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Cabin (Hive) Fever

snowy hives

This is the time of year when many of us are longing for the warm days of Spring to arrive, but this year we are truly besieged in full-on winter weather. Usually by the first of February in Georgia, it’s beginning to warm up enough that we can check on our hives to see how they are faring from over wintering. So far, it’s been much too cold to open the hive. When the temperature is going to be below freezing at night, you just don’t want to risk opening the hive. This winter has been cold -- so we haven’t opened the hives at all. We do try to keep some honey out for the bees, just in case they need food. (It’s important that you do NOT use store bought honey to feed your bees though. Store bought honey can contain contaminants and is often heat treated.) It’s been so cold though, that we have to make sure the honey doesn’t freeze. When it warms up a bit more, we will put out some sugar water for them.

Condensation is one of the most dangerous issues bees have to face during winter. In the north, condensation in a hive over winter is lethal to honey bees. And it’s been cold enough this winter in the south that this could be an issue for our bees. Even though it’s not warm enough to open up the hive and check on the bees, you can do a visual surveillance of your hive to determine that water is not building up in or around the hive. Having a small upper and lower entrance will help to adequately ventilate the hive while avoiding condensation. Make sure hives are not placed in hollows and low land where airflow becomes trapped by the landscape features. Also look for water pooling and flooding. A slight elevation in the back of the hive can aid in water drainage, eliminating moisture in the hive.

We hope that these tips will help you maintain your hive the rest of the winter. We are looking forward to warmer days when we can open up our hives and do a full inspection!


Bees Clustering In Cold Weather

Our days are getting shorter, and the temperatures are getting colder. As the weather gets colder, the bees are going to form a cluster in the hive. This cluster is a mechanism to produce heat. Much like the penguins in the Antarctic, bees rotate from the center of the hive to the outside. The center of the cluster is the warmest, the outside is the coolest. One beekeeper in France measured the temperature of the center of the cluster at 95° F, the outside of the cluster was 71° F, and the outside temperature was 44° F. So don’t expect to see your bees out and about this winter...they’ll be keeping themselves warm!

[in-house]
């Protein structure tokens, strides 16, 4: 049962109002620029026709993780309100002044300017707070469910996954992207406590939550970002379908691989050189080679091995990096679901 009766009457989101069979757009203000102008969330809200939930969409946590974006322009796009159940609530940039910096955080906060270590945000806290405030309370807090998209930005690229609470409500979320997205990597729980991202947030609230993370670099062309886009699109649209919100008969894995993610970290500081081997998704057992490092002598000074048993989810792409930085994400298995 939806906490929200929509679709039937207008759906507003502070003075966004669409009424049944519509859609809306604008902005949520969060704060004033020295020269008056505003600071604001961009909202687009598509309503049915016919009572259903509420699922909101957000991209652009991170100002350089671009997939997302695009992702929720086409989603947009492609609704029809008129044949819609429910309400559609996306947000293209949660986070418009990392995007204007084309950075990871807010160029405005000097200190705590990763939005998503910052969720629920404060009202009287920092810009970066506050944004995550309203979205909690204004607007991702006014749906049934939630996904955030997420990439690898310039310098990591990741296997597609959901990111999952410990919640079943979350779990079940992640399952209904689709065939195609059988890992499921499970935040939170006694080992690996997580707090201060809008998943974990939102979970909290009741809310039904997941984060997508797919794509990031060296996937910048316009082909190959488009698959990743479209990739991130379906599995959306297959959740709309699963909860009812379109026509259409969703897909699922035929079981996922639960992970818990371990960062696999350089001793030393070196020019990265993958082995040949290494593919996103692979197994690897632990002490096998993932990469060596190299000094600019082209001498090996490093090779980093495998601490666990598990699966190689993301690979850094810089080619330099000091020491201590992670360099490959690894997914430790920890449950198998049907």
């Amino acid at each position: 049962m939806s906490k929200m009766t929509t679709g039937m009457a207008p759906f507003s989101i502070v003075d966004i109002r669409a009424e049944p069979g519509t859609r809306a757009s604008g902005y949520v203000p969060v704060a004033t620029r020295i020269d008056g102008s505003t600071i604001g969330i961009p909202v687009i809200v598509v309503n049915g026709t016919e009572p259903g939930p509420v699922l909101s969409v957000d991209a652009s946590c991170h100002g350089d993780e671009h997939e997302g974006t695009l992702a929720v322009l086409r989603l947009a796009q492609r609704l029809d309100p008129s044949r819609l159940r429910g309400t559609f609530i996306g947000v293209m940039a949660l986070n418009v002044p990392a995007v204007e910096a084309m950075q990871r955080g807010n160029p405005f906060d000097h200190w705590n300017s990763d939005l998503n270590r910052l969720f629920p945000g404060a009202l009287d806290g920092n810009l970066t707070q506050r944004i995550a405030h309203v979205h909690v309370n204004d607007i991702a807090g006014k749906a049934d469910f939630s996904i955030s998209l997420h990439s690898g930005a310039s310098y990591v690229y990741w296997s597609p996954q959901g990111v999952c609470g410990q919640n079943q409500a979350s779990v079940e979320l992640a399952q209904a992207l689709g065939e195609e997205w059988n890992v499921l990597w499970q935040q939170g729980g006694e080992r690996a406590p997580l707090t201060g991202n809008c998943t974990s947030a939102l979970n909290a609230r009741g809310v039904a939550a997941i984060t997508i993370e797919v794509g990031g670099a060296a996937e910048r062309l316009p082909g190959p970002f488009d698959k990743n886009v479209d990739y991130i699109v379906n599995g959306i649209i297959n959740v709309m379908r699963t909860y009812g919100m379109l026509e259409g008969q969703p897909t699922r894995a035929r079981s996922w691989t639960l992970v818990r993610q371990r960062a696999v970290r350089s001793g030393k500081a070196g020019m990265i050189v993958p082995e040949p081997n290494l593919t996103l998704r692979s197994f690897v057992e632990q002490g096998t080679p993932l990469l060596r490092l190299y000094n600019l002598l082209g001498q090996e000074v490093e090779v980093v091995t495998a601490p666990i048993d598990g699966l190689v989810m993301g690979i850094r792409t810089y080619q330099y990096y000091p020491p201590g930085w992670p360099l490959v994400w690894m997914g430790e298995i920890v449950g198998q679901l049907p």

You do want to keep an eye on your bees to see if they need extra feeding. It’s important to leave at least one super of honey in the hive so that the bees can survive the winter. We like to offer ours sugar water (2 parts sugar, one part water) as well, so that way the honey lasts longer and the bees get the nutrients throughout the winter. It is important that you never feed bees sugar with additives. Powdered sugar, brown sugar and commercial fondant all contain additives that could cause honey bee dysentery. Feel free to add a feeding stimulant to your sugar water to replace the nutrients bees would normally find in honey.

Because you aren’t as busy now with your hives are you are in the Spring and Summer, now is a good time to catch up on your reading. We have many helpful books on beekeeping. A staff favorite is “Beekeeping for Dummies.” This book educates you on the tools of the trade, including complete instructions for building and maintaining beehives; offers detailed and easy-to-follow guidelines for all phases of honey production--including harvesting, bottling, packaging and marketing your honey; explores theories into the recent unexplained collapse of colonies and its environmental and economic on society; and provides new information on mites and diseases and recommend changes in bee medication and treatments.

As always, feel free to contact us if you have any questions about your bees. Until next month, happy beekeeping!